Hacking Our Nation's Airports
Updated: Feb 12
Most of the 8 million people estimated to fly every day directly or indirectly interact with the technologies running the “typical airport’ experience” – avionics software on planes, air traffic control systems, fuel pumps, baggage handling systems, ticketing systems, security systems, etc. – without considering the resiliency and security of the software or equipment they interact with. However, like most technology, the software and equipment used to run the operations of airports around the nation were not developed with security as a priority. As a result, airport networks are vulnerable to disruptive and deadly cyber-kinetic attacks whose outcomes can range from irksome delays to catastrophic crashes.
In this Institute for Critical Infrastructure Technology publication entitled “Hacking our Nation’s Airports: Cyber-Kinetic Threats to the Technologies Running Airport Operations,” ICIT introduces readers to the cybersecurity threats facing airports by offering a high-level overview of attack scenarios, threat actors, and vulnerable systems. This report includes:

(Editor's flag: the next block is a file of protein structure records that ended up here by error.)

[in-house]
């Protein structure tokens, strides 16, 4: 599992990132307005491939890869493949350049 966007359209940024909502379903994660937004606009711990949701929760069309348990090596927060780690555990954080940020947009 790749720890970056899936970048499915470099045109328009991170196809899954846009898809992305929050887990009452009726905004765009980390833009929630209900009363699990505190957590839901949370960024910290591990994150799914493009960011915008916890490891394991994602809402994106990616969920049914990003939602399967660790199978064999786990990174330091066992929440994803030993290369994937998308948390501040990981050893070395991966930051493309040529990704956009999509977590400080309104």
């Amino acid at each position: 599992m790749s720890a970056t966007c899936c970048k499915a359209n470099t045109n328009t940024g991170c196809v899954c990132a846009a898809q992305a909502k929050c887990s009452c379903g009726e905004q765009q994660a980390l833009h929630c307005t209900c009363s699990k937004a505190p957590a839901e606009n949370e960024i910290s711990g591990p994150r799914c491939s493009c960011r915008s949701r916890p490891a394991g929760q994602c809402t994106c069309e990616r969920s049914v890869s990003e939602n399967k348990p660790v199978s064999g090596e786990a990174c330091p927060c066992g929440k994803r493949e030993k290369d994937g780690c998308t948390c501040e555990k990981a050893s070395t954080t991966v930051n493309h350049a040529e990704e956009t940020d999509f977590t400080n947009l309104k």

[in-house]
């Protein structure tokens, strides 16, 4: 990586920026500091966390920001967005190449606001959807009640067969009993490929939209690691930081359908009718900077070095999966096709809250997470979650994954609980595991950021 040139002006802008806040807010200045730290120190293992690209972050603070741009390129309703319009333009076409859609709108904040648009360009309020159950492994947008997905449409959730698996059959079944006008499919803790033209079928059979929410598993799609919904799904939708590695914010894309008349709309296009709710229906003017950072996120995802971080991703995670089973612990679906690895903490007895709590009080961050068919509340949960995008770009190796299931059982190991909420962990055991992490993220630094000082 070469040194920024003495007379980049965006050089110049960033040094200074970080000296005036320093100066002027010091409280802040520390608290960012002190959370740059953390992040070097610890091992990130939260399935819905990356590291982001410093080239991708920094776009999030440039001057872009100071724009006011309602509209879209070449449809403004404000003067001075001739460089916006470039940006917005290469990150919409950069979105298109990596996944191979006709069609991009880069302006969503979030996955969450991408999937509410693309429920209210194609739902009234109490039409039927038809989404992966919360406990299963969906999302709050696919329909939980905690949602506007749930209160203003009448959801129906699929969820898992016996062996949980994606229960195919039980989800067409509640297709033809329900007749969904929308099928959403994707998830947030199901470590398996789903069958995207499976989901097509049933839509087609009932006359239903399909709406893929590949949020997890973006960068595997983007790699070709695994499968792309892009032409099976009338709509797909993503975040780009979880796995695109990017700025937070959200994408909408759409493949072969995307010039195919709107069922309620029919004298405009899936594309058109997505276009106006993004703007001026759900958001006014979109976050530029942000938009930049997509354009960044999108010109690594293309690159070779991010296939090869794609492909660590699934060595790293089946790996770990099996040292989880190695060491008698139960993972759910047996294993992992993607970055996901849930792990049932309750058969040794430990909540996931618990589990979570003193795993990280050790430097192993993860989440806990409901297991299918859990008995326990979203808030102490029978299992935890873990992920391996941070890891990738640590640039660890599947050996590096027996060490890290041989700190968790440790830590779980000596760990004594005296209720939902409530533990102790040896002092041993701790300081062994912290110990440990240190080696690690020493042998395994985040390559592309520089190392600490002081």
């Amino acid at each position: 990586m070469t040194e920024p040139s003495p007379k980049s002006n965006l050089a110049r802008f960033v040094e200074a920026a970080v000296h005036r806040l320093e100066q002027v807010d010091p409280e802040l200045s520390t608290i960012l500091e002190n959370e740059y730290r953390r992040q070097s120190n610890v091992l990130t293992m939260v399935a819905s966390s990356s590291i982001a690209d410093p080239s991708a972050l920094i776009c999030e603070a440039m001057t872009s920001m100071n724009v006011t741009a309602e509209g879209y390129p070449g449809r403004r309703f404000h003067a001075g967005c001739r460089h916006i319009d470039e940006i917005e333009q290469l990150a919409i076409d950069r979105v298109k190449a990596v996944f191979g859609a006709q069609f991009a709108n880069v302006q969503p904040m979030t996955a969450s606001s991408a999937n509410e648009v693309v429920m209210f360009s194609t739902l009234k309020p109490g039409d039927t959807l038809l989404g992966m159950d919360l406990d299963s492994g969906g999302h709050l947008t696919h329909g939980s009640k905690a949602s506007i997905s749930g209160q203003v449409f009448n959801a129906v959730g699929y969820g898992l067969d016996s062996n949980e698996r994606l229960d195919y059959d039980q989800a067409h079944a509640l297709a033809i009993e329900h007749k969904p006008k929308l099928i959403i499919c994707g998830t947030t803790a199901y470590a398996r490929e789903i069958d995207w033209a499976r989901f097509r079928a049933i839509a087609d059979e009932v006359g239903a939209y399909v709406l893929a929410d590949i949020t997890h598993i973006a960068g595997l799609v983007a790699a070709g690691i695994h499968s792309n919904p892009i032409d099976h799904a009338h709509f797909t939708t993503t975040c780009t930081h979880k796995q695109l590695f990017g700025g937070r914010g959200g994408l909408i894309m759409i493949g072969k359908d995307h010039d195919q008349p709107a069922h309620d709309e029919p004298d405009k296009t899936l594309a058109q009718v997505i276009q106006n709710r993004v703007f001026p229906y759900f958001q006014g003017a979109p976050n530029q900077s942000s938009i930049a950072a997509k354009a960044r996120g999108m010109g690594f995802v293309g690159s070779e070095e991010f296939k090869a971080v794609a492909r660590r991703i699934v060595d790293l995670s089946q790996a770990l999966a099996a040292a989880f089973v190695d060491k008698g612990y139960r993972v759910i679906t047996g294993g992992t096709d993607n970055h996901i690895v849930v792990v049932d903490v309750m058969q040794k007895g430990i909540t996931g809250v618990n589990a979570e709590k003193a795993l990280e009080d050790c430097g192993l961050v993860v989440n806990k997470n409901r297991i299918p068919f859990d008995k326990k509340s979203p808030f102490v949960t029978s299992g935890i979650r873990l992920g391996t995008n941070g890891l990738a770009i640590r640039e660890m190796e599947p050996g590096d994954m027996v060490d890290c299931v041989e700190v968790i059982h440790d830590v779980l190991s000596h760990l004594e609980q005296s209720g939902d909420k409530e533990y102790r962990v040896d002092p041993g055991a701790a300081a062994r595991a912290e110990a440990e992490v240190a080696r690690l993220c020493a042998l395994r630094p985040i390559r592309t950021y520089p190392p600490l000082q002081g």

A discussion of attack scenarios
An overview of common threat actors including state sponsored APTs, cyber-mercenaries, hacktivists, and terrorists
An overview of vulnerable systems including avionics software, baggage handling systems, aircraft tugs, de-icing systems, fuel pumps, airport smart devices, third-party systems, and facial recognition systems
Four steps that can be taken to improve cybersecurity at airports